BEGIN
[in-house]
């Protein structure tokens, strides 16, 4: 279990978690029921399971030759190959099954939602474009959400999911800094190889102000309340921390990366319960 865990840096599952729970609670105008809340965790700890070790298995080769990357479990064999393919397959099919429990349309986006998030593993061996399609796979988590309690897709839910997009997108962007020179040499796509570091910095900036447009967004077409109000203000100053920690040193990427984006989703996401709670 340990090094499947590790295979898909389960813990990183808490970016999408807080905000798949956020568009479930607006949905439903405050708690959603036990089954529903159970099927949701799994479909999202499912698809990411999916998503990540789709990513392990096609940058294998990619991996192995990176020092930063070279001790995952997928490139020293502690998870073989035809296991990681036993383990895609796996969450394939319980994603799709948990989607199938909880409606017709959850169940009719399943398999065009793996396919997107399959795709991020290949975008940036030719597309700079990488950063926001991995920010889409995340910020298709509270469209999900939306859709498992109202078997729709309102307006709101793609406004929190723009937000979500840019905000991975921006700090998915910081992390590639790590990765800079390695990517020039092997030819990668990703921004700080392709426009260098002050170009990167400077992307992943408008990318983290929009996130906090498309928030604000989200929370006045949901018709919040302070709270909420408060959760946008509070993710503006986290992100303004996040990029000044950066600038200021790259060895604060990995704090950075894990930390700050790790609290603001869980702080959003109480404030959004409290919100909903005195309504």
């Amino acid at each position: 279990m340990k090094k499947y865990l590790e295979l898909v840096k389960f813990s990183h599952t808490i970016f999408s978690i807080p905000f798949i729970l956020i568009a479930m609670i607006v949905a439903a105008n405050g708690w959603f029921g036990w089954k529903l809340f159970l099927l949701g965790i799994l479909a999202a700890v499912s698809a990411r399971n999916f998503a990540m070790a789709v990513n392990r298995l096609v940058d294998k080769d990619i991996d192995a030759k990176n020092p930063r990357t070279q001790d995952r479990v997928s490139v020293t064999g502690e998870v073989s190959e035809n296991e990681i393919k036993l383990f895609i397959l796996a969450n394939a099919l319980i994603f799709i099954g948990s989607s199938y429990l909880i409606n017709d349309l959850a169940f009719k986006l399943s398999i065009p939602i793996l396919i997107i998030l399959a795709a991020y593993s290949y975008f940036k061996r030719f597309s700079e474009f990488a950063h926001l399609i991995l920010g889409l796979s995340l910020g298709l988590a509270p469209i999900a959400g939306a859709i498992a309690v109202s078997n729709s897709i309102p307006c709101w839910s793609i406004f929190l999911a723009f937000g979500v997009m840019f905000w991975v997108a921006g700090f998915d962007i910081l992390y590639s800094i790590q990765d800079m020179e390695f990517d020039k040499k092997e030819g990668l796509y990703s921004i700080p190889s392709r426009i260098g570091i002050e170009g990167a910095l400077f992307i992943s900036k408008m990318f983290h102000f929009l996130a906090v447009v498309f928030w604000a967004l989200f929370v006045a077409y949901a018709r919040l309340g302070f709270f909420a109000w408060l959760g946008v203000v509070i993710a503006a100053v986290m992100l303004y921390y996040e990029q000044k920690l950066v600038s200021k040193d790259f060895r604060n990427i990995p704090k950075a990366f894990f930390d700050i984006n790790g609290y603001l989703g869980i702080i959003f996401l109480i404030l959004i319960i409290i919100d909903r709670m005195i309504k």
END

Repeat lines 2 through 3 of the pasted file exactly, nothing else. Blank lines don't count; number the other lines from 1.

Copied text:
């Protein structure tokens, strides 16, 4: 279990978690029921399971030759190959099954939602474009959400999911800094190889102000309340921390990366319960 865990840096599952729970609670105008809340965790700890070790298995080769990357479990064999393919397959099919429990349309986006998030593993061996399609796979988590309690897709839910997009997108962007020179040499796509570091910095900036447009967004077409109000203000100053920690040193990427984006989703996401709670 340990090094499947590790295979898909389960813990990183808490970016999408807080905000798949956020568009479930607006949905439903405050708690959603036990089954529903159970099927949701799994479909999202499912698809990411999916998503990540789709990513392990096609940058294998990619991996192995990176020092930063070279001790995952997928490139020293502690998870073989035809296991990681036993383990895609796996969450394939319980994603799709948990989607199938909880409606017709959850169940009719399943398999065009793996396919997107399959795709991020290949975008940036030719597309700079990488950063926001991995920010889409995340910020298709509270469209999900939306859709498992109202078997729709309102307006709101793609406004929190723009937000979500840019905000991975921006700090998915910081992390590639790590990765800079390695990517020039092997030819990668990703921004700080392709426009260098002050170009990167400077992307992943408008990318983290929009996130906090498309928030604000989200929370006045949901018709919040302070709270909420408060959760946008509070993710503006986290992100303004996040990029000044950066600038200021790259060895604060990995704090950075894990930390700050790790609290603001869980702080959003109480404030959004409290919100909903005195309504």
């Amino acid at each position: 279990m340990k090094k499947y865990l590790e295979l898909v840096k389960f813990s990183h599952t808490i970016f999408s978690i807080p905000f798949i729970l956020i568009a479930m609670i607006v949905a439903a105008n405050g708690w959603f029921g036990w089954k529903l809340f159970l099927l949701g965790i799994l479909a999202a700890v499912s698809a990411r399971n999916f998503a990540m070790a789709v990513n392990r298995l096609v940058d294998k080769d990619i991996d192995a030759k990176n020092p930063r990357t070279q001790d995952r479990v997928s490139v020293t064999g502690e998870v073989s190959e035809n296991e990681i393919k036993l383990f895609i397959l796996a969450n394939a099919l319980i994603f799709i099954g948990s989607s199938y429990l909880i409606n017709d349309l959850a169940f009719k986006l399943s398999i065009p939602i793996l396919i997107i998030l399959a795709a991020y593993s290949y975008f940036k061996r030719f597309s700079e474009f990488a950063h926001l399609i991995l920010g889409l796979s995340l910020g298709l988590a509270p469209i999900a959400g939306a859709i498992a309690v109202s078997n729709s897709i309102p307006c709101w839910s793609i406004f929190l999911a723009f937000g979500v997009m840019f905000w991975v997108a921006g700090f998915d962007i910081l992390y590639s800094i790590q990765d800079m020179e390695f990517d020039k040499k092997e030819g990668l796509y990703s921004i700080p190889s392709r426009i260098g570091i002050e170009g990167a910095l400077f992307i992943s900036k408008m990318f983290h102000f929009l996130a906090v447009v498309f928030w604000a967004l989200f929370v006045a077409y949901a018709r919040l309340g302070f709270f909420a109000w408060l959760g946008v203000v509070i993710a503006a100053v986290m992100l303004y921390y996040e990029q000044k920690l950066v600038s200021k040193d790259f060895r604060n990427i990995p704090k950075a990366f894990f930390d700050i984006n790790g609290y603001l989703g869980i702080i959003f996401l109480i404030l959004i319960i409290i919100d909903r709670m005195i309504k």